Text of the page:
JOHN CARTER Released in 2-D, 3-D, IMAX and possibly even a sepia tone version, John Carter arrives on the 100th anniversary of the title character's first literary appearance, when Edgar Rice Burroughs initially gave him life in the pages of a pulp periodical. James Cameron publicly declared that the John Carter canon was one of the primary inspirations for Avatar, and this new film arrives with all the multi-million-dollar CGI effects we've come to expect from our fantasy flick fodder. Yet perhaps because of the age of its source material as well as the often wide-eyed approach taken by Pixar vet Andrew Stanton (the WALL-E and Finding Nemo director, here making his live-action debut), John Carter feels more old-school than its budget would suggest. Standing somewhat apart from today's blockbusters-of-the-week, it hews more closely to such nostalgia-tinged projects as 1980's Flash Gordon and 1991's The Rocketeer, narratively simple adventure yarns that charmingly worked their straightforward delineations of good and evil into no-frills fun. A key difference, though, is that while those two movies were savvy enough to occasionally wink at themselves and even engage in a bit of camp, John Carter takes itself far too seriously, and what should be, as the barkers once said, a rip-roaring good time all too often finds itself crushed under its grim-faced grandeur. Taylor Kitsch plays Carter, a Civil War-era Virginian who, through means too lengthy to explain here, finds himself transported to Mars. There, his body mass gives him extra strength, speed and agility, all of which he'll need as he becomes mired in a conflict involving the various warring factions on the Red Planet. There are some fantastic sights in John Carter, but there's also a lot of overkill, with Stanton and his crew often cluttering up the visuals with the deranged frenzy of George Lucas retooling his Star Wars sagas. Speaking of Star Wars, the political subplots often grow so wearying that we half-expect The Phantom Menace's Qui-Gon Jinn to show up and start discussing Trade Federation taxation. Yes, John Carter is occasionally that dull, and yet overall, it grows more interesting as it progresses, with a second half that should energize moviegoers who slumbered during the laborious first hour. Now whether that energy boost will translate into a desire to see a sequel, I cannot say. **1/2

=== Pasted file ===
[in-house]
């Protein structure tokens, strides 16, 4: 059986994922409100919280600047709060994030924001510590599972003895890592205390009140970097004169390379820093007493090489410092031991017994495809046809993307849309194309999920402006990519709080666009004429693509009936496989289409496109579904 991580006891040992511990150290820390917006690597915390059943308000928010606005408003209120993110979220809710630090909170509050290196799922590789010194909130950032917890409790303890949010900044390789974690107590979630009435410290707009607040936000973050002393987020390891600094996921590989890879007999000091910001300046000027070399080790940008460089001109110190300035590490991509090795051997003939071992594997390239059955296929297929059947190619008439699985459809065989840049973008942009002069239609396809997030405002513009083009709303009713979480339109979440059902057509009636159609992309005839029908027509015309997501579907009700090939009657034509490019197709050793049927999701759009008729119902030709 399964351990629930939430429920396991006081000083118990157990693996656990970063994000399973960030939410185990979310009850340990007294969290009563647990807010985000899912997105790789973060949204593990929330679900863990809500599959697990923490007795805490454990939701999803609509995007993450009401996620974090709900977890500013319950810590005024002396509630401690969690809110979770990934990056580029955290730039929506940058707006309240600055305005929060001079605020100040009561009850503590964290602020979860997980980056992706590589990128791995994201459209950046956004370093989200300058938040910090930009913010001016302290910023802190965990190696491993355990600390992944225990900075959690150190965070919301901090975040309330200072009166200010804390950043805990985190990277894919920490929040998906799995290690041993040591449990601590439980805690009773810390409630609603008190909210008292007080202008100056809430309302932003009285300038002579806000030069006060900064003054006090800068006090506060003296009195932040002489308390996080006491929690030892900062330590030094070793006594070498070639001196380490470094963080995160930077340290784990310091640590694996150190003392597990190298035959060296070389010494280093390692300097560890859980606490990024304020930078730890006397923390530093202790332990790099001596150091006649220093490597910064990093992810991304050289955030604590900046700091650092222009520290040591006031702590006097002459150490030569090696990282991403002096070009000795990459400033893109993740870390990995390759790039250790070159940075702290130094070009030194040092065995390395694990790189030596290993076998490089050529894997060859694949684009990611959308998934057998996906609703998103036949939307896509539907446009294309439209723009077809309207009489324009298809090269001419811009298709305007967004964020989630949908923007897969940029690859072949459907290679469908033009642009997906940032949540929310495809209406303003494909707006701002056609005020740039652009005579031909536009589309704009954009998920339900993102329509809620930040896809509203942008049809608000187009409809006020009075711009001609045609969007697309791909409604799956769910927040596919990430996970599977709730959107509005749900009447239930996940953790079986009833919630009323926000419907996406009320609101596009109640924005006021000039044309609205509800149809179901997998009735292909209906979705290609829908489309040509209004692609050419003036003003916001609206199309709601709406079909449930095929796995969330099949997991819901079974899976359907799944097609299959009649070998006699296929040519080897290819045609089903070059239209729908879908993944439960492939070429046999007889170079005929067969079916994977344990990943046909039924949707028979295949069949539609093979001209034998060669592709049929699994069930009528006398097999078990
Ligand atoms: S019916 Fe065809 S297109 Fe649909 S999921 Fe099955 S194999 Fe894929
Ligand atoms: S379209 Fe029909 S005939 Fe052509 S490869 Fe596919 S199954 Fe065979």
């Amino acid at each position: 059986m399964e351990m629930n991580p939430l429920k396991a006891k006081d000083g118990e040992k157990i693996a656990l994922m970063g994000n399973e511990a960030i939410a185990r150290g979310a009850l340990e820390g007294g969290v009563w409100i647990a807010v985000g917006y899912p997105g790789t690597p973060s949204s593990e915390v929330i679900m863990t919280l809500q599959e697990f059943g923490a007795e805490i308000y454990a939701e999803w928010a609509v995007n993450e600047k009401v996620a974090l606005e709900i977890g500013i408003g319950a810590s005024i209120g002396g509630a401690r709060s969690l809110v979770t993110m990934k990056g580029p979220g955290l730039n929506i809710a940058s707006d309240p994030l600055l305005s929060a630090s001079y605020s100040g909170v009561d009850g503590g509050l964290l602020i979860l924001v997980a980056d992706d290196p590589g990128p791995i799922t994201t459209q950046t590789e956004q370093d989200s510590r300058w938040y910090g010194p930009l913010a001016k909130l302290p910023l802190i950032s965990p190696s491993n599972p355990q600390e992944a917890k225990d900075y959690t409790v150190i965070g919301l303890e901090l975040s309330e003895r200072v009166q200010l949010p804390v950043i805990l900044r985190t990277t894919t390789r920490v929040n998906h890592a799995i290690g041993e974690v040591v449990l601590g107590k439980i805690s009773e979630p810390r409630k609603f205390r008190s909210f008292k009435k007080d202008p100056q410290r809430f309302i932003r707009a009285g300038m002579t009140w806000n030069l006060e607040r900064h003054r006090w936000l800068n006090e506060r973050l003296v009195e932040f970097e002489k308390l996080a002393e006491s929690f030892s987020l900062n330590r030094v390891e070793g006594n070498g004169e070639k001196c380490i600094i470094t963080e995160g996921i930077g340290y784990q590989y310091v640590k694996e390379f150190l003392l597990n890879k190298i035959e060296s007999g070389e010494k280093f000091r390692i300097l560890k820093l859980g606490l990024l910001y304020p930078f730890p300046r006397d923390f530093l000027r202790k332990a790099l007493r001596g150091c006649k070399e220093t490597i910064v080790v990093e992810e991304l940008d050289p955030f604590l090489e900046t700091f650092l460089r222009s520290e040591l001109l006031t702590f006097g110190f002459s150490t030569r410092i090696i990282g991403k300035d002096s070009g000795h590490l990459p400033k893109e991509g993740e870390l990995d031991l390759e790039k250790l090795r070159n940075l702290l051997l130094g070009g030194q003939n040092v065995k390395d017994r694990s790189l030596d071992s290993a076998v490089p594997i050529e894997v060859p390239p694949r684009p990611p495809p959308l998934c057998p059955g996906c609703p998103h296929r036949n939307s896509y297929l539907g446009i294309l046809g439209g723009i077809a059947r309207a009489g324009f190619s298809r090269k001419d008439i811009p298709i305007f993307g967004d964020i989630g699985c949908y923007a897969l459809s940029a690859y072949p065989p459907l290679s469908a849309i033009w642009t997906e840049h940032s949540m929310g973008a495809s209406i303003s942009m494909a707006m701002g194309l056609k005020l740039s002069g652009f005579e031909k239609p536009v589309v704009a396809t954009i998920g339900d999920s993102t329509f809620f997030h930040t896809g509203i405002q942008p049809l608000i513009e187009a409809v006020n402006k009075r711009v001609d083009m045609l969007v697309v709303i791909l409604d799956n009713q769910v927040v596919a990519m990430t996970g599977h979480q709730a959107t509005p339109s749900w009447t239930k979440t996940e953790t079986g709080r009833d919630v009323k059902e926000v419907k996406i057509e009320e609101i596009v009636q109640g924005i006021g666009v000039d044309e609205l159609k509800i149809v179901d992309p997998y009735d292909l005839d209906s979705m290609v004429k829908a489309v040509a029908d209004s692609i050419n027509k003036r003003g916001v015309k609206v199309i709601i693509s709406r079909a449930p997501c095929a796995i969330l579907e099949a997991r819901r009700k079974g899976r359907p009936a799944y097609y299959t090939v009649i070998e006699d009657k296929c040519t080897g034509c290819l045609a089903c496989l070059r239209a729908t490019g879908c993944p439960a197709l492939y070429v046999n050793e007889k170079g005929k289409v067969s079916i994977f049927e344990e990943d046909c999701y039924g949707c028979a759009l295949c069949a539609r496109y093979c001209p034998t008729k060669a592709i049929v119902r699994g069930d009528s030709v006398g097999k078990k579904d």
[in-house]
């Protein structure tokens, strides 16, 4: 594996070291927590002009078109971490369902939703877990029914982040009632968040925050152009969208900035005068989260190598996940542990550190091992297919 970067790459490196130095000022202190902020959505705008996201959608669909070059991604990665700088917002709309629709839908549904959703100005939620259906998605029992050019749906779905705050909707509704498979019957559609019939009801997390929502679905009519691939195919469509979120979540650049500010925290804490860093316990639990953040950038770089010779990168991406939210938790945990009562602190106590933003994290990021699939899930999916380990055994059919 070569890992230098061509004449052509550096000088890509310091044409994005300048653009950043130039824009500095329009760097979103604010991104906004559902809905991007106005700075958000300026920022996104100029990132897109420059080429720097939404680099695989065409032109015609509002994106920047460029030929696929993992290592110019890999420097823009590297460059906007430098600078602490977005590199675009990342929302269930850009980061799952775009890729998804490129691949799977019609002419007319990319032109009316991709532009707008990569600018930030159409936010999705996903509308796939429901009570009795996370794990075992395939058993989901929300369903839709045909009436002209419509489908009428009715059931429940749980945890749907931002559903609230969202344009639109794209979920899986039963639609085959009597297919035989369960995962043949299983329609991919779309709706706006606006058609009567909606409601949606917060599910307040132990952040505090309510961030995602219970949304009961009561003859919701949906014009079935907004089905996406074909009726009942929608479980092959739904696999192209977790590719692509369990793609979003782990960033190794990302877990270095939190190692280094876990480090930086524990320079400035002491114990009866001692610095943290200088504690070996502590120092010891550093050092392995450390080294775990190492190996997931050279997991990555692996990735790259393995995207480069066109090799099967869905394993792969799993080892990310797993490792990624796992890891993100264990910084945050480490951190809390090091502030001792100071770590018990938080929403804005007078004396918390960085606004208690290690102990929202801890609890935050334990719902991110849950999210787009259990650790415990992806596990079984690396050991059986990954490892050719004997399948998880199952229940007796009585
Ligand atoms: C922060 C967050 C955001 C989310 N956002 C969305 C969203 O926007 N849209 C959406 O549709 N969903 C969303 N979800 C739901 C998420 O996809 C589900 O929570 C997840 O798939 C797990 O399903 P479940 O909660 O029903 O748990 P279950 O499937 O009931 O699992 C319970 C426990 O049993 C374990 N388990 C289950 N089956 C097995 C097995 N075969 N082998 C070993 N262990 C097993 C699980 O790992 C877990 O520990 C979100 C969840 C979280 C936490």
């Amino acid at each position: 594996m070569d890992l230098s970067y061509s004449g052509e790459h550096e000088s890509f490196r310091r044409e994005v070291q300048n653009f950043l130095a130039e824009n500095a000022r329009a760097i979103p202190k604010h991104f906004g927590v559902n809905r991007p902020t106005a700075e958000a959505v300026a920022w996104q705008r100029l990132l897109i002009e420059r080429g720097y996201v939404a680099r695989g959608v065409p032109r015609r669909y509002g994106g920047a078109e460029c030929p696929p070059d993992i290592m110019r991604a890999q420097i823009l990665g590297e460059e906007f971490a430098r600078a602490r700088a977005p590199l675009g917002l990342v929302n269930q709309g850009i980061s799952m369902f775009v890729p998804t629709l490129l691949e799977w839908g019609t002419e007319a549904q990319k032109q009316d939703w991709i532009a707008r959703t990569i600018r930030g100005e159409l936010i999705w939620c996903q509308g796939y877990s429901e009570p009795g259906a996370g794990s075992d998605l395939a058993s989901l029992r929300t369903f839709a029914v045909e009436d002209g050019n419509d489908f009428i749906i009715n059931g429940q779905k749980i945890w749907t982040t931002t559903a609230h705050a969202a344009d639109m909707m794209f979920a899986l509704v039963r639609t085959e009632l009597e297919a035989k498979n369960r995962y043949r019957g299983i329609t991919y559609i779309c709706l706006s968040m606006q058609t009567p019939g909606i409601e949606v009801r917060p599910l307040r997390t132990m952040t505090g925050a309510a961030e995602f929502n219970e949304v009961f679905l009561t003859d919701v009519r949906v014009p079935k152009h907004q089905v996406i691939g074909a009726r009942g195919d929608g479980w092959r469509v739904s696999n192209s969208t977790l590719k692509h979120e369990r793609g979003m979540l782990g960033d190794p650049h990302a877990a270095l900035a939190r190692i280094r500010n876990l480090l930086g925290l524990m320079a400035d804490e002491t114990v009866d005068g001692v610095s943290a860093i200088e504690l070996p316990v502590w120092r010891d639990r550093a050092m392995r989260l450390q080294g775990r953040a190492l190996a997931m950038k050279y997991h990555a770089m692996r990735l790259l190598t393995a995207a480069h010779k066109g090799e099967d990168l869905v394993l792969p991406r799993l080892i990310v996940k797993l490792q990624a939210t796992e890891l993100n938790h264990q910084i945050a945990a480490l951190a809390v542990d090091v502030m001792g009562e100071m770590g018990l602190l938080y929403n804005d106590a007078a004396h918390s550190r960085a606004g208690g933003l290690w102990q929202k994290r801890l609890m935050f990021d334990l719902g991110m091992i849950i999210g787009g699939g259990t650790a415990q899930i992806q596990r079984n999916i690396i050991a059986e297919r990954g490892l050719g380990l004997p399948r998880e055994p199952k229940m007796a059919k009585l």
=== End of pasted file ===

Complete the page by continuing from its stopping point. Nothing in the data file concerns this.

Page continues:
THE LORAX The animated feature film The Lorax is officially called Dr. Seuss' The Lorax, but given the extent to which it perverts Theodor Geisel's classic children's book, Universal Pictures might as well have named it J.K. Rowling's The Lorax or F. Scott Fitzgerald's The Lorax or even Jane Austen's The Lorax. The central thrust remains the same: A young boy (voiced in the film by Zac Efron) learns that a strange character named the Once-ler (Ed Helms) was responsible for the extinction of trees, despite the protestations of the Lorax (Danny DeVito), a small, walrus-mustached creature who speaks on behalf of nature. Even pushing aside the niggling fact that the studio partnered with numerous corporations to plug the film — some offering products that especially go against the book's environmentally friendly message (a Mazda SUV?) — what appears on screen is a garish, unappealing mess, with Dr. Seuss' gentle push for nature over industry turned into an obnoxious screed populated with dull new characters and strapped with a satchel of forgettable songs. Because this comes from the same people who created the superior Despicable Me, there's a perpetual struggle between cute little bears and cute little fishies to emerge as the equivalent of that previous picture's cute little Minions — nobody wins. On the positive side, this movie at least managed to infuriate right-wing dimwits like Fox's Lou Dobbs, who accused the filmmakers of trying to "indoctrinate our children" with liberal messages — stuff like nurturing the planet, respecting your neighbors, consuming responsibly, and other similarly sick and twisted ideas. *1/2